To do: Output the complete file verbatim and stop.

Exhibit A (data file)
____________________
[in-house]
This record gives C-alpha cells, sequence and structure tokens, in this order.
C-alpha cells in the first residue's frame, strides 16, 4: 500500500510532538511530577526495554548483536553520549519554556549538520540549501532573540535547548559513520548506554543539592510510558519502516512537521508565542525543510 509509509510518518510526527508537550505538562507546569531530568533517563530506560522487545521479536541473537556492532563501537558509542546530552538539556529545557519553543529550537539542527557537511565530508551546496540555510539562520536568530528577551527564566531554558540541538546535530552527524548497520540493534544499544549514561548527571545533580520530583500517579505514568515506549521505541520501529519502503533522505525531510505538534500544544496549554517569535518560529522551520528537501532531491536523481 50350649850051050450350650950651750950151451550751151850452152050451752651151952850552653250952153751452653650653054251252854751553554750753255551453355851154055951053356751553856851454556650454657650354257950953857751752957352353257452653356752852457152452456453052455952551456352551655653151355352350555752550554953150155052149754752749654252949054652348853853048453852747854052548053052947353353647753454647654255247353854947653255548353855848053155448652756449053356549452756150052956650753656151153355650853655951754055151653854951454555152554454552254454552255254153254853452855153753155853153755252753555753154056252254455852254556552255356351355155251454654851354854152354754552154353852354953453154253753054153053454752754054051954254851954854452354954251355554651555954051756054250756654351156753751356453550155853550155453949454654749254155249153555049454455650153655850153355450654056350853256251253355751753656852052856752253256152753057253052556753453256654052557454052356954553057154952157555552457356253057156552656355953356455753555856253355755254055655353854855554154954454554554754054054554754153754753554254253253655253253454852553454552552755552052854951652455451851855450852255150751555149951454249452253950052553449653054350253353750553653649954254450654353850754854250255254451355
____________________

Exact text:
[in-house]
This record gives C-alpha cells, sequence and structure tokens, in this order.
C-alpha cells in the first residue's frame, strides 16, 4: 500500500510532538511530577526495554548483536553520549519554556549538520540549501532573540535547548559513520548506554543539592510510558519502516512537521508565542525543510 509509509510518518510526527508537550505538562507546569531530568533517563530506560522487545521479536541473537556492532563501537558509542546530552538539556529545557519553543529550537539542527557537511565530508551546496540555510539562520536568530528577551527564566531554558540541538546535530552527524548497520540493534544499544549514561548527571545533580520530583500517579505514568515506549521505541520501529519502503533522505525531510505538534500544544496549554517569535518560529522551520528537501532531491536523481 50350649850051050450350650950651750950151451550751151850452152050451752651151952850552653250952153751452653650653054251252854751553554750753255551453355851154055951053356751553856851454556650454657650354257950953857751752957352353257452653356752852457152452456453052455952551456352551655653151355352350555752550554953150155052149754752749654252949054652348853853048453852747854052548053052947353353647753454647654255247353854947653255548353855848053155448652756449053356549452756150052956650753656151153355650853655951754055151653854951454555152554454552254454552255254153254853452855153753155853153755252753555753154056252254455852254556552255356351355155251454654851354854152354754552154353852354953453154253753054153053454752754054051954254851954854452354954251355554651555954051756054250756654351156753751356453550155853550155453949454654749254155249153555049454455650153655850153355450654056350853256251253355751753656852052856752253256152753057253052556753453256654052557454052356954553057154952157555552457356253057156552656355953356455753555856253355755254055655353854855554154954454554554754054054554754153754753554254253253655253253454852553454552552755552052854951652455451851855450852255150751555149951454249452253950052553449653054350253353750553653649954254450654353850754854250255254451355